There is an Arabic saying that goes, “It’s us against and Them. My tribe against yours. My clan against yours. Me against my brother”. Do you live in a constant state of defense against Them? It’s easy. Even when Them is Us. If you spill soup on my shirt, your shirt isn’t wet. How can you feel as though you and I are one person when your experience in life tells you that we are not? There is a very unappealing axiom that explains the entire matter.
The more you define yourself, others and the world materially, the more isolation you will feel.
The more you see yourself, others and the world as an extension of Hashem’s unknowable Unity, the more connected you will feel
The more honest you are about the above, the more aware you will be. The less honest you are willing to be, the less likely you are to ever feel real connection or love.
UGH! How annoying when you realize that so much of your life takes place in the world of Things, and how much pleasure the physical side of life has when you reach out and grab some. This of course doesn’t change the truth of the axiom. The Jewish people were able to reverse the Arabic saying when they received the Torah. If you were not the “eye”, one of the people capable of profound insight and integration, that was okay. It was okay not to be the heart one of those whose ability to bring lifeforce to the entire people was tangible. It was okay if you were one of the masses who may have all said silently,” I am a finger”, you could make the fine motor action involved in living real life happen in a way that works. There was no envy or fear because of the depth of their grasp of what living purposefully is all about. When you are focused on a goal, ego can melt away (OR NOT! It depends on whether the goal is primarily about self-gratification, or whether that was never a factor).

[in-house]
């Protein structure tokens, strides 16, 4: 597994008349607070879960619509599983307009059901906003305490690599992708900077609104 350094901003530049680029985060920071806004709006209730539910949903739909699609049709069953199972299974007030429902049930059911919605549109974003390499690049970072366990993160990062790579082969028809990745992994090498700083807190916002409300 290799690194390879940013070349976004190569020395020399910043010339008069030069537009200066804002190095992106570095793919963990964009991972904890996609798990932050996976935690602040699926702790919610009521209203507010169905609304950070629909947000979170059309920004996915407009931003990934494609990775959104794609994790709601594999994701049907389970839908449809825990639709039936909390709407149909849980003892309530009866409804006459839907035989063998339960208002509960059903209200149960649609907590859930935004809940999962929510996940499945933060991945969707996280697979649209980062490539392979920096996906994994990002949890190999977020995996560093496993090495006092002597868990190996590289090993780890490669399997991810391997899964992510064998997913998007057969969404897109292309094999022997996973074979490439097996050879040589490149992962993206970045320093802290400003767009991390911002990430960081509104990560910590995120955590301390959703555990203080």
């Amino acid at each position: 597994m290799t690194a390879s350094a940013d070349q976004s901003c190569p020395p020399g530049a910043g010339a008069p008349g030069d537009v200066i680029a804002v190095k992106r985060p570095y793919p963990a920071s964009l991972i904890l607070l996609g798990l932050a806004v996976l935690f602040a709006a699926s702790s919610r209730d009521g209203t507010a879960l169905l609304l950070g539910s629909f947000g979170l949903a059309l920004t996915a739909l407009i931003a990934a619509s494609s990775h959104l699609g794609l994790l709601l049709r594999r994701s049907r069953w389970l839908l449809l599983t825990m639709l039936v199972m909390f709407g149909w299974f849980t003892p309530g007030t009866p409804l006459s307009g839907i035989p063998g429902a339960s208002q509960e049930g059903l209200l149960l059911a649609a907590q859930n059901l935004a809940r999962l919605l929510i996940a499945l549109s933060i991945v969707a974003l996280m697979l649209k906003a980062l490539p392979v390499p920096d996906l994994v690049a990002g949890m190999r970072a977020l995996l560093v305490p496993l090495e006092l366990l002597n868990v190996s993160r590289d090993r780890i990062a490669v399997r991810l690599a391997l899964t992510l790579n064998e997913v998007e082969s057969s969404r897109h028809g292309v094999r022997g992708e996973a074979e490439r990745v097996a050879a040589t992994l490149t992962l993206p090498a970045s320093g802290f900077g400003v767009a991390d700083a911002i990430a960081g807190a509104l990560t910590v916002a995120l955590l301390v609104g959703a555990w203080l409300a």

I was once at the Kotel when there was a bomb scare. In fact, I caused it. I took one of my small kids with me that day. She was about two and a half, which is the age where many children are toilet trained, but not completely reliable. Like a good mommy, I didn’t plan an unrealistic visit to the holiest place on earth, just a sort of “hello” and home. I took her to the bathroom, settled her in with her bag of Bamba and began to say Tehillim. She immediately looked up with her innocent eyes, and said exactly what I didn’t want to hear. She has to go…. I knew that she didn’t generally give me much time between the Warning and the Event. I picked her up, hurriedly asked the woman next to me to keep an eye on my stuff and ran. When I returned in just a few minutes, the entire plaza had been cleared (kol hakavod to tzahal….), and a robot was in the process of blowing up my bag. The explosion was relatively controlled, and soon the crowd flowed back to the deserted plaza. Except for my bag’s guardian (who, in fact, had never actually agreed to the role that I had foisted upon her), who apparently had fled the scene earlier. I told the officer in the police station across from the Kotel that I was the owner of the bag-I didn’t want them to go on a wild goose chase looking for a non-existent perpetrator. I expected to be spoken to in the unique blend of restrained hostility with a heavily patronizing patina of civility that is the core patois of the Israeli policeman. Instead, he offered to pay for the bag (which he told me is the policy in similar situations) and let me go.